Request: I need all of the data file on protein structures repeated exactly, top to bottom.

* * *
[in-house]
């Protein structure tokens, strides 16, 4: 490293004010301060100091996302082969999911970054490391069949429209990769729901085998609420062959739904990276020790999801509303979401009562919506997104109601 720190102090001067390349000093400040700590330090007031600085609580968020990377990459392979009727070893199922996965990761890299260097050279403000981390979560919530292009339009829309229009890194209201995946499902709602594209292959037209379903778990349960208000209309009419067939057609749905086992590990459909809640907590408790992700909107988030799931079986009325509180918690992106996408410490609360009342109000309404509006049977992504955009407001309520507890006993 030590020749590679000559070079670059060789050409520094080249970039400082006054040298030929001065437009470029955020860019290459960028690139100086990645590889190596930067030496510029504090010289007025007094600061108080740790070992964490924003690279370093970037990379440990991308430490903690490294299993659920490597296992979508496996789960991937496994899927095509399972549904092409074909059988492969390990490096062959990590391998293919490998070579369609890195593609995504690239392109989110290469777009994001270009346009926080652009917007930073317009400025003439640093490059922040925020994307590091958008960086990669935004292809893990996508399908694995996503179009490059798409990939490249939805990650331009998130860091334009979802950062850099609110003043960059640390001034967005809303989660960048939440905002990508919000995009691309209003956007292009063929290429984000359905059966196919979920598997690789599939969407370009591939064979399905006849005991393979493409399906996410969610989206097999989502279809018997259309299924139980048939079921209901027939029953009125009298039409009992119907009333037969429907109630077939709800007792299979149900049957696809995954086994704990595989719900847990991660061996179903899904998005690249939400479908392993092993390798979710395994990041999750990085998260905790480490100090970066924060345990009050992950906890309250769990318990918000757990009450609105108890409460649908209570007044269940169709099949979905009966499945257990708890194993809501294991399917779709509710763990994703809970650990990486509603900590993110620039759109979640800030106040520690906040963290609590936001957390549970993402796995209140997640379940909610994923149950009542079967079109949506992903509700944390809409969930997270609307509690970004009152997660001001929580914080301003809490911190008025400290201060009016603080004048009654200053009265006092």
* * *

[in-house]
């Protein structure tokens, strides 16, 4: 490293004010301060100091996302082969999911970054490391069949429209990769729901085998609420062959739904990276020790999801509303979401009562919506997104109601 720190102090001067390349000093400040700590330090007031600085609580968020990377990459392979009727070893199922996965990761890299260097050279403000981390979560919530292009339009829309229009890194209201995946499902709602594209292959037209379903778990349960208000209309009419067939057609749905086992590990459909809640907590408790992700909107988030799931079986009325509180918690992106996408410490609360009342109000309404509006049977992504955009407001309520507890006993 030590020749590679000559070079670059060789050409520094080249970039400082006054040298030929001065437009470029955020860019290459960028690139100086990645590889190596930067030496510029504090010289007025007094600061108080740790070992964490924003690279370093970037990379440990991308430490903690490294299993659920490597296992979508496996789960991937496994899927095509399972549904092409074909059988492969390990490096062959990590391998293919490998070579369609890195593609995504690239392109989110290469777009994001270009346009926080652009917007930073317009400025003439640093490059922040925020994307590091958008960086990669935004292809893990996508399908694995996503179009490059798409990939490249939805990650331009998130860091334009979802950062850099609110003043960059640390001034967005809303989660960048939440905002990508919000995009691309209003956007292009063929290429984000359905059966196919979920598997690789599939969407370009591939064979399905006849005991393979493409399906996410969610989206097999989502279809018997259309299924139980048939079921209901027939029953009125009298039409009992119907009333037969429907109630077939709800007792299979149900049957696809995954086994704990595989719900847990991660061996179903899904998005690249939400479908392993092993390798979710395994990041999750990085998260905790480490100090970066924060345990009050992950906890309250769990318990918000757990009450609105108890409460649908209570007044269940169709099949979905009966499945257990708890194993809501294991399917779709509710763990994703809970650990990486509603900590993110620039759109979640800030106040520690906040963290609590936001957390549970993402796995209140997640379940909610994923149950009542079967079109949506992903509700944390809409969930997270609307509690970004009152997660001001929580914080301003809490911190008025400290201060009016603080004048009654200053009265006092």